Oracle Fusion Middleware provides a variety of technologies and tools that can be used to monitor Server and Application performance. Monitoring is an important step in performance tuning and enables you to evaluate server activity, watch trends, diagnose system bottlenecks, debug applications with performance problems and gather data that can assist you in tuning the system.
This chapter contains the following sections:
Additional monitoring information is included for most products in the product-specific chapters of this guide.
After you install and configure Oracle Fusion Middleware, you can use the graphical user interfaces or command-line tools to manage your environment.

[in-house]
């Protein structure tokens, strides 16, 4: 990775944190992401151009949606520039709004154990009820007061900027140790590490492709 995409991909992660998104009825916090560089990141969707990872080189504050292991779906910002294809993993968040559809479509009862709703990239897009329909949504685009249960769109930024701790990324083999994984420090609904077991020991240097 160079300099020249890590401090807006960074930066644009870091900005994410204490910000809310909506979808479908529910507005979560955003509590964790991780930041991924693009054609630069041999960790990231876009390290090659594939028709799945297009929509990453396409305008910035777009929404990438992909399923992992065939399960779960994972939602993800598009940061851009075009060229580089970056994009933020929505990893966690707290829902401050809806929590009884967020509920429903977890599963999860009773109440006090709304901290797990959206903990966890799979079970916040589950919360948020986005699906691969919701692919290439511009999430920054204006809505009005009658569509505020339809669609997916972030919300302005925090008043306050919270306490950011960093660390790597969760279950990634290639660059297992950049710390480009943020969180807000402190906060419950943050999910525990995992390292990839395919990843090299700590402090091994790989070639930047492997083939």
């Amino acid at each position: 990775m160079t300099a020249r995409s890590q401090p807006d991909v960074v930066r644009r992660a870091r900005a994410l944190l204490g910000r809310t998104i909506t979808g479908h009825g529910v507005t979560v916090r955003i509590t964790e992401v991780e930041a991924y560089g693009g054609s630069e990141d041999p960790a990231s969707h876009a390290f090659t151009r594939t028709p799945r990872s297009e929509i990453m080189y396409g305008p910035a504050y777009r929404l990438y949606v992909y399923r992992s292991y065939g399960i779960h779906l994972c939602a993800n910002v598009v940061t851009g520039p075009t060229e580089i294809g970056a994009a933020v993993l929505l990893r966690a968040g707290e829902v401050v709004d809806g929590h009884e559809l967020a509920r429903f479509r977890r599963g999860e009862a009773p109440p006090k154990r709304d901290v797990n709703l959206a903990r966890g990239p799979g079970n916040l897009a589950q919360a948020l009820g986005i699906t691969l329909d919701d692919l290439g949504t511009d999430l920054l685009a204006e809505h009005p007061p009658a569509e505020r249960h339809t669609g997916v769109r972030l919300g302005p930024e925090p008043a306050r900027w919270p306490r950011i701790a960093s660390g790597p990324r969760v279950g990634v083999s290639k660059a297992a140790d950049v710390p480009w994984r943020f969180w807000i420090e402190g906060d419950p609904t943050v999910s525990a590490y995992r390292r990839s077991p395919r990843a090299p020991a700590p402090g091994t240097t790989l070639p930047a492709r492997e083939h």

Each tool is described in "Overview of Oracle Fusion Middleware Administration Tools" in Oracle Fusion Middleware Administrator's Guide.
The Oracle Process Manager and Notification Server (OPMN) is no longer used in Oracle Fusion Middleware. Instead, system components are managed by the WebLogic Management Framework, which includes WLST, Node Manager and pack and unpack. See "What Is the WebLogic Management Framework" in Oracle Fusion Middleware Concepts.
Metrics are the criteria you use to measure your scenarios against your performance objectives. You can use performance metrics to help locate bottlenecks, identify resource availability issues, or help tune your components to improve throughput and response times. After you have determined your performance criteria, take measurements of the metrics used to quantify your performance objectives.